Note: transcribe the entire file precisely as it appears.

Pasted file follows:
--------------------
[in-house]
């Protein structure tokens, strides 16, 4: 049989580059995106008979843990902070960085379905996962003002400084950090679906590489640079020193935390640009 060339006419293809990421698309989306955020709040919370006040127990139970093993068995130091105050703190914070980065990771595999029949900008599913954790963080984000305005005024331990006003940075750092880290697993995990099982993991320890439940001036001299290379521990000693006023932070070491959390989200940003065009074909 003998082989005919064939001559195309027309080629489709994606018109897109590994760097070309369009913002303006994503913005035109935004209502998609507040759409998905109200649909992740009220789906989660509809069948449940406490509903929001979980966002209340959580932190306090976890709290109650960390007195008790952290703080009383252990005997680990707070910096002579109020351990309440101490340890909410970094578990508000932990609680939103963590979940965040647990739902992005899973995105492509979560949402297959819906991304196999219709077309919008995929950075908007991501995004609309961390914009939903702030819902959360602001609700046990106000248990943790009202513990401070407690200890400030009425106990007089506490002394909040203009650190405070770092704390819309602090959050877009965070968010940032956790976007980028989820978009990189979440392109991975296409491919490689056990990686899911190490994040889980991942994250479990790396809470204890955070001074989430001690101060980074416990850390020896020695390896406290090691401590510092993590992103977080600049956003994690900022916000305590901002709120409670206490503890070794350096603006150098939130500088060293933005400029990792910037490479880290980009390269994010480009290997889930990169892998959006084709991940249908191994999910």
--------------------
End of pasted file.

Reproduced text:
[in-house]
């Protein structure tokens, strides 16, 4: 049989580059995106008979843990902070960085379905996962003002400084950090679906590489640079020193935390640009 060339006419293809990421698309989306955020709040919370006040127990139970093993068995130091105050703190914070980065990771595999029949900008599913954790963080984000305005005024331990006003940075750092880290697993995990099982993991320890439940001036001299290379521990000693006023932070070491959390989200940003065009074909 003998082989005919064939001559195309027309080629489709994606018109897109590994760097070309369009913002303006994503913005035109935004209502998609507040759409998905109200649909992740009220789906989660509809069948449940406490509903929001979980966002209340959580932190306090976890709290109650960390007195008790952290703080009383252990005997680990707070910096002579109020351990309440101490340890909410970094578990508000932990609680939103963590979940965040647990739902992005899973995105492509979560949402297959819906991304196999219709077309919008995929950075908007991501995004609309961390914009939903702030819902959360602001609700046990106000248990943790009202513990401070407690200890400030009425106990007089506490002394909040203009650190405070770092704390819309602090959050877009965070968010940032956790976007980028989820978009990189979440392109991975296409491919490689056990990686899911190490994040889980991942994250479990790396809470204890955070001074989430001690101060980074416990850390020896020695390896406290090691401590510092993590992103977080600049956003994690900022916000305590901002709120409670206490503890070794350096603006150098939130500088060293933005400029990792910037490479880290980009390269994010480009290997889930990169892998959006084709991940249908191994999910």